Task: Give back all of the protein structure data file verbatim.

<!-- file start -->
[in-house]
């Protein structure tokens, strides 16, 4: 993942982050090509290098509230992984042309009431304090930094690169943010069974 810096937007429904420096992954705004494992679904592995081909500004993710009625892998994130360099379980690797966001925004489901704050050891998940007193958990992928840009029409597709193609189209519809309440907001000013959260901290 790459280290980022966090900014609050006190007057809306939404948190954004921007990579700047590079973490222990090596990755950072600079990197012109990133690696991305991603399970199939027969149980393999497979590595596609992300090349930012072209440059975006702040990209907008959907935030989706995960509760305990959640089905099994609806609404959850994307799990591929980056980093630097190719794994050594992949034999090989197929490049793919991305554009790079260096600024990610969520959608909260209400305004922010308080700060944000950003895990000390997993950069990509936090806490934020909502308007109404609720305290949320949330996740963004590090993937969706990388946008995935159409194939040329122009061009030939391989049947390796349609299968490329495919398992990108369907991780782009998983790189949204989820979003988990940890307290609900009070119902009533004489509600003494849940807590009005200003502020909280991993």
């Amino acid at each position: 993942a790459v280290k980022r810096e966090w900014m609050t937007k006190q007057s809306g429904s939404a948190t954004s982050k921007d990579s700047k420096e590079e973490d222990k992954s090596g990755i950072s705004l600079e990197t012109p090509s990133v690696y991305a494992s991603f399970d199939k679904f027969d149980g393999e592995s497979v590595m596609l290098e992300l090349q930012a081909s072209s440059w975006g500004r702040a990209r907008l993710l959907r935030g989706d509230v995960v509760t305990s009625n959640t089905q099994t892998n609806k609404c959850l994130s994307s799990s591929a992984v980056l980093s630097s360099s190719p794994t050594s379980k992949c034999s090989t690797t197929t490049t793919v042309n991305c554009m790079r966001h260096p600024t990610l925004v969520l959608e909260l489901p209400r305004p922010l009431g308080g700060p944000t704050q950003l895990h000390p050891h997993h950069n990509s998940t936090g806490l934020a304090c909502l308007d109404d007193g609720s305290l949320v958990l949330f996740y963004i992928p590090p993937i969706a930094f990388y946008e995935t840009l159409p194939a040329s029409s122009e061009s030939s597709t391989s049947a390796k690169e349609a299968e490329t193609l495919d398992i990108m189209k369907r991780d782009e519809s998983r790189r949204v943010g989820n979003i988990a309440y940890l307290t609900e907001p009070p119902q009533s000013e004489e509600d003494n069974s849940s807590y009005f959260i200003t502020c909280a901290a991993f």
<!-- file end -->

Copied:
[in-house]
């Protein structure tokens, strides 16, 4: 993942982050090509290098509230992984042309009431304090930094690169943010069974 810096937007429904420096992954705004494992679904592995081909500004993710009625892998994130360099379980690797966001925004489901704050050891998940007193958990992928840009029409597709193609189209519809309440907001000013959260901290 790459280290980022966090900014609050006190007057809306939404948190954004921007990579700047590079973490222990090596990755950072600079990197012109990133690696991305991603399970199939027969149980393999497979590595596609992300090349930012072209440059975006702040990209907008959907935030989706995960509760305990959640089905099994609806609404959850994307799990591929980056980093630097190719794994050594992949034999090989197929490049793919991305554009790079260096600024990610969520959608909260209400305004922010308080700060944000950003895990000390997993950069990509936090806490934020909502308007109404609720305290949320949330996740963004590090993937969706990388946008995935159409194939040329122009061009030939391989049947390796349609299968490329495919398992990108369907991780782009998983790189949204989820979003988990940890307290609900009070119902009533004489509600003494849940807590009005200003502020909280991993």
């Amino acid at each position: 993942a790459v280290k980022r810096e966090w900014m609050t937007k006190q007057s809306g429904s939404a948190t954004s982050k921007d990579s700047k420096e590079e973490d222990k992954s090596g990755i950072s705004l600079e990197t012109p090509s990133v690696y991305a494992s991603f399970d199939k679904f027969d149980g393999e592995s497979v590595m596609l290098e992300l090349q930012a081909s072209s440059w975006g500004r702040a990209r907008l993710l959907r935030g989706d509230v995960v509760t305990s009625n959640t089905q099994t892998n609806k609404c959850l994130s994307s799990s591929a992984v980056l980093s630097s360099s190719p794994t050594s379980k992949c034999s090989t690797t197929t490049t793919v042309n991305c554009m790079r966001h260096p600024t990610l925004v969520l959608e909260l489901p209400r305004p922010l009431g308080g700060p944000t704050q950003l895990h000390p050891h997993h950069n990509s998940t936090g806490l934020a304090c909502l308007d109404d007193g609720s305290l949320v958990l949330f996740y963004i992928p590090p993937i969706a930094f990388y946008e995935t840009l159409p194939a040329s029409s122009e061009s030939s597709t391989s049947a390796k690169e349609a299968e490329t193609l495919d398992i990108m189209k369907r991780d782009e519809s998983r790189r949204v943010g989820n979003i988990a309440y940890l307290t609900e907001p009070p119902q009533s000013e004489e509600d003494n069974s849940s807590y009005f959260i200003t502020c909280a901290a991993f």